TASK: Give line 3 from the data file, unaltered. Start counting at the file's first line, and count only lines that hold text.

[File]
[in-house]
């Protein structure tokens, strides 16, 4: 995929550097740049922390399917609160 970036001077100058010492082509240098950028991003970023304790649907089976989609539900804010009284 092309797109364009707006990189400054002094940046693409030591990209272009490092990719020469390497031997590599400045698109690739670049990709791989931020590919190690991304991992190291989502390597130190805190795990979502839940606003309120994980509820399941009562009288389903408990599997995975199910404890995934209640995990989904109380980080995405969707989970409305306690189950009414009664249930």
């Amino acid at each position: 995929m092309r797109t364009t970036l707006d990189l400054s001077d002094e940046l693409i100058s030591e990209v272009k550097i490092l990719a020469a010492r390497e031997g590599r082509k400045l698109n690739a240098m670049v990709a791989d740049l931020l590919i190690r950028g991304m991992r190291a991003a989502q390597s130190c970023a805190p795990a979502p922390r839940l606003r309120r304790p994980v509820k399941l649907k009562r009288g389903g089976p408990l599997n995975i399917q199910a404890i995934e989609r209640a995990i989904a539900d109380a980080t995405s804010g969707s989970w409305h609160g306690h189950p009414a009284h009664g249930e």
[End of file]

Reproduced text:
């Amino acid at each position: 995929m092309r797109t364009t970036l707006d990189l400054s001077d002094e940046l693409i100058s030591e990209v272009k550097i490092l990719a020469a010492r390497e031997g590599r082509k400045l698109n690739a240098m670049v990709a791989d740049l931020l590919i190690r950028g991304m991992r190291a991003a989502q390597s130190c970023a805190p795990a979502p922390r839940l606003r309120r304790p994980v509820k399941l649907k009562r009288g389903g089976p408990l599997n995975i399917q199910a404890i995934e989609r209640a995990i989904a539900d109380a980080t995405s804010g969707s989970w409305h609160g306690h189950p009414a009284h009664g249930e």